Blast Destroys Vacant Townhouse in Minnesota

Authorities suspect a natural gas leak caused a blast late Sunday that injured several people and destroyed a vacant Fridley town house.

Five neighbors were taken to area hospitals, but none suffered serious injuries. The blast blew the front door of the home off its hinges and sent shards of glass and bits of window blinds across a parking lot at the Rice Creek Townhouses complex.

A building manager said Monday the town house at 1634 N.E. 68th Ave. had been vacant since May 31 and that no one had been working there.

Fridley Fire Chief John Berg said two units at the four-unit building have been condemned, including one occupied by several people. Officials haven't decided whether to condemn the other two units.

The blast shook neighbors just after 11 p.m. as they were settling down for the night. One boy said it lifted his chair off the ground.

"I thought, honestly, that a car was hitting our house," said Rhonda Andreotti, who lives three doors away and called 911.

Flying debris damaged several cars. Andreotti said her minivan's bumper was nearly torn off and its windshield cracked.

Jesse Eikum and Brad Swanson live in a town house behind the explosion site. After the blast, they looked out their window and saw that the entire second-story rear wall had been blown off in one piece, breaking several branches on a nearby tree as it fell.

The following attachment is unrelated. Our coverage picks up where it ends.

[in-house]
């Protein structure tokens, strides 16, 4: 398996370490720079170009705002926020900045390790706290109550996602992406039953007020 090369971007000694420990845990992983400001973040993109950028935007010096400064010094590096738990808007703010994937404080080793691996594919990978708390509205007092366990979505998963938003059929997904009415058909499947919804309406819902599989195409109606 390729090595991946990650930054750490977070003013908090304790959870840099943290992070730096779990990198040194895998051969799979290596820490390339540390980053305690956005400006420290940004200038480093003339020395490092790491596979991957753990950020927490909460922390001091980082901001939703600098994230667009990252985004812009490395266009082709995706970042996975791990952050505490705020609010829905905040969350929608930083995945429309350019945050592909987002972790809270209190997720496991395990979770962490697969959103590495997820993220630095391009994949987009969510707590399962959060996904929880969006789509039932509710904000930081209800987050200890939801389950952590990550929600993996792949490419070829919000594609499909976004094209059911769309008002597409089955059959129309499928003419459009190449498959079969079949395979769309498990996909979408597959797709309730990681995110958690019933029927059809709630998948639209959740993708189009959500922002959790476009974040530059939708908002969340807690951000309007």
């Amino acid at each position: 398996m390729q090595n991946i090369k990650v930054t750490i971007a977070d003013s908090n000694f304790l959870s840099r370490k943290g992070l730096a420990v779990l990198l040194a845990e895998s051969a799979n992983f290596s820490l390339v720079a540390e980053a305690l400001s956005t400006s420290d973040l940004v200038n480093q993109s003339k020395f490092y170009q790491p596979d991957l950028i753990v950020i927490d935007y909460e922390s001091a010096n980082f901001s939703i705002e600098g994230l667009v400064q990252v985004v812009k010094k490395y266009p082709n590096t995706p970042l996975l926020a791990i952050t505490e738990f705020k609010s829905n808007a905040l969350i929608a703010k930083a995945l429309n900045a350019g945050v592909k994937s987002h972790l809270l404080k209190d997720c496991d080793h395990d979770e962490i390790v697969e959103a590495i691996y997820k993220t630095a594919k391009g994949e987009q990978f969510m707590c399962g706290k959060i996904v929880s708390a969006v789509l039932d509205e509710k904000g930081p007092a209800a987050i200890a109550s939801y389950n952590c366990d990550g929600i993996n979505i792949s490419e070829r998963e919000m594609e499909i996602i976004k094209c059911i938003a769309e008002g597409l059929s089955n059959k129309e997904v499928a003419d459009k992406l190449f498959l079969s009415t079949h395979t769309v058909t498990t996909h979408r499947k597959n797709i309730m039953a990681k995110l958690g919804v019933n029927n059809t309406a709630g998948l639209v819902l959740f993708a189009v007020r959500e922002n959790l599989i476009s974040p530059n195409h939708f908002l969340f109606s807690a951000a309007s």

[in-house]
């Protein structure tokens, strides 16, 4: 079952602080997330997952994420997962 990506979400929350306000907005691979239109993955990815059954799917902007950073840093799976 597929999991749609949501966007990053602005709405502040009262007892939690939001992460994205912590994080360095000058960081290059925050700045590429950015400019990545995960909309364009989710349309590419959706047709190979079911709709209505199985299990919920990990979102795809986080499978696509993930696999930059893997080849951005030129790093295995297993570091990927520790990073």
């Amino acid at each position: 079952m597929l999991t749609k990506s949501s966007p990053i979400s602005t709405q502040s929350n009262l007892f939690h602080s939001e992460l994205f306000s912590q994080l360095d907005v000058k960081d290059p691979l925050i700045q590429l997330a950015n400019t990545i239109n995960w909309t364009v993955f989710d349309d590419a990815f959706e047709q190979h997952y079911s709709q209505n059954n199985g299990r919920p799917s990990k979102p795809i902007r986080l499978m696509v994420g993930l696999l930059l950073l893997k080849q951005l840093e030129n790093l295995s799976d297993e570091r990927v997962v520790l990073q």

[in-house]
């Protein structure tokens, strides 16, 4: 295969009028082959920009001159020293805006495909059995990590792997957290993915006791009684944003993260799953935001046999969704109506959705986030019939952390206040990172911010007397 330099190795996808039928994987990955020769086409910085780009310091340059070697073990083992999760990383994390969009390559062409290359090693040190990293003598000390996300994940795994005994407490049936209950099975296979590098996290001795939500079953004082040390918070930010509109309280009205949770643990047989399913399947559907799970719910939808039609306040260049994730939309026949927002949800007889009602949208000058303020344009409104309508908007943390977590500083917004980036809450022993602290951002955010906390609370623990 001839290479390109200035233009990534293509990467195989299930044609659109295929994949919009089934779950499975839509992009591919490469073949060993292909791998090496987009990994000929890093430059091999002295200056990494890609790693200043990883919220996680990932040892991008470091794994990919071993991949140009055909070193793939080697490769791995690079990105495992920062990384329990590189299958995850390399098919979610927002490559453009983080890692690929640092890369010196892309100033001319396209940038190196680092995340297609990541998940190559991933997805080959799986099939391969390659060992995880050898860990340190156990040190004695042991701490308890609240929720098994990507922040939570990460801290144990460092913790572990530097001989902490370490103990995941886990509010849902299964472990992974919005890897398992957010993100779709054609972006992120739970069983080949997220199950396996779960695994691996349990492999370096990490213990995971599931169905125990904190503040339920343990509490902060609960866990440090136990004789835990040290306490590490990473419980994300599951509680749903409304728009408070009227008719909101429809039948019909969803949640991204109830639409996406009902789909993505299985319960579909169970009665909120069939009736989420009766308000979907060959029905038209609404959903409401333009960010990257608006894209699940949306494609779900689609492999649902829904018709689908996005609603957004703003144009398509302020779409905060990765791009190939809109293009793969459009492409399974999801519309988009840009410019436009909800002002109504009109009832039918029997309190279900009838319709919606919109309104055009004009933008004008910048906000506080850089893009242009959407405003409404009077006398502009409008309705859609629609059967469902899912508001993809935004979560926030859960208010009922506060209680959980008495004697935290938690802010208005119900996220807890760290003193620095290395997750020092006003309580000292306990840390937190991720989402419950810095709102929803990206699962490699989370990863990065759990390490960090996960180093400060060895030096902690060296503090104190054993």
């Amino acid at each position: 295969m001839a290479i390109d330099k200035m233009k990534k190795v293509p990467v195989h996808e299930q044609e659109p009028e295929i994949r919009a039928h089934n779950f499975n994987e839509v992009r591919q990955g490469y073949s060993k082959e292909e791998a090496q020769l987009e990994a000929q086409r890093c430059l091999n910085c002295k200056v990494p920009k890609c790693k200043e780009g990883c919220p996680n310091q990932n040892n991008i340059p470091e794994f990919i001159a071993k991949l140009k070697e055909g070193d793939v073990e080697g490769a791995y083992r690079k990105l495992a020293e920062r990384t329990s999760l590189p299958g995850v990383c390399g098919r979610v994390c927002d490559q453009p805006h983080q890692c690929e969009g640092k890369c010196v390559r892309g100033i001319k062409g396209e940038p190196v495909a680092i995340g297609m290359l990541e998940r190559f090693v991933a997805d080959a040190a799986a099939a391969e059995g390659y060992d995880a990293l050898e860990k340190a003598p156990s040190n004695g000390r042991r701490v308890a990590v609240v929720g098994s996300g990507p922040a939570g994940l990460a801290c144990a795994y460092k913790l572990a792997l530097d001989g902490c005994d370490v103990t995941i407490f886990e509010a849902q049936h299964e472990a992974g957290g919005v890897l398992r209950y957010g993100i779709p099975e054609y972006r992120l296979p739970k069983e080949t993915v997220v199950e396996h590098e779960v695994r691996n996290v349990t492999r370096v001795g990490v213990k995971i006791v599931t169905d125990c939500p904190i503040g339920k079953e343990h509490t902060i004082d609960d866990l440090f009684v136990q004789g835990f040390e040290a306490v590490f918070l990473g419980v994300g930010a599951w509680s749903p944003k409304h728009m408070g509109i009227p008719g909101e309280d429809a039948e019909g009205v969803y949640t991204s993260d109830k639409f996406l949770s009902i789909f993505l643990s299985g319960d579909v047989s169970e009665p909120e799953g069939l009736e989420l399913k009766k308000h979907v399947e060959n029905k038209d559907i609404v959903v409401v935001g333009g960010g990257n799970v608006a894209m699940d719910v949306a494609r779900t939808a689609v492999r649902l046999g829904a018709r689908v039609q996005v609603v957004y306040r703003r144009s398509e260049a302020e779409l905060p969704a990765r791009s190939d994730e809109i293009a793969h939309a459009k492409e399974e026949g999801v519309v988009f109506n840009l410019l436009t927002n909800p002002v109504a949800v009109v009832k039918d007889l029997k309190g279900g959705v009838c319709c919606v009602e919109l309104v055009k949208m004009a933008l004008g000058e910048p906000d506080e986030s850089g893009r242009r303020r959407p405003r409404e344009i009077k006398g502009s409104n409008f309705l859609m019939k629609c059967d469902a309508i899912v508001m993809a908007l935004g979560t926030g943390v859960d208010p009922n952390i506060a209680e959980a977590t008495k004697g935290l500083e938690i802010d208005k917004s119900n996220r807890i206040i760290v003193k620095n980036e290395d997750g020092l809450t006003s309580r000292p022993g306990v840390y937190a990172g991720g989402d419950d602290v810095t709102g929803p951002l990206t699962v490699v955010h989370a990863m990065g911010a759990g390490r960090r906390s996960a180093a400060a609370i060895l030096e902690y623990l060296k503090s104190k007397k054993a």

"It was pretty crazy," Eikum said.

Officials ruled out explosives or a methamphetamine lab, which can explode under certain conditions. Inspectors from the Minnesota Office of Pipeline Safety also tested the soil near the blast site and did not find an underground gas leak.

Firefighters put out a small blaze when they arrived. Before entering the building, they tested the air for the presence of natural gas and found none. Nevertheless, natural gas probably caused the blast, said Berg, the fire chief.

"What else would do that to a building?" he said.

Officials from CenterPoint Energy are assisting in the investigation, which is continuing. The cause of the blast does not appear related to a Ramsey explosion in December that spurred the company to begin replacing thousands of gas lines throughout the northern and western suburbs.

Distributed by the Associated Press

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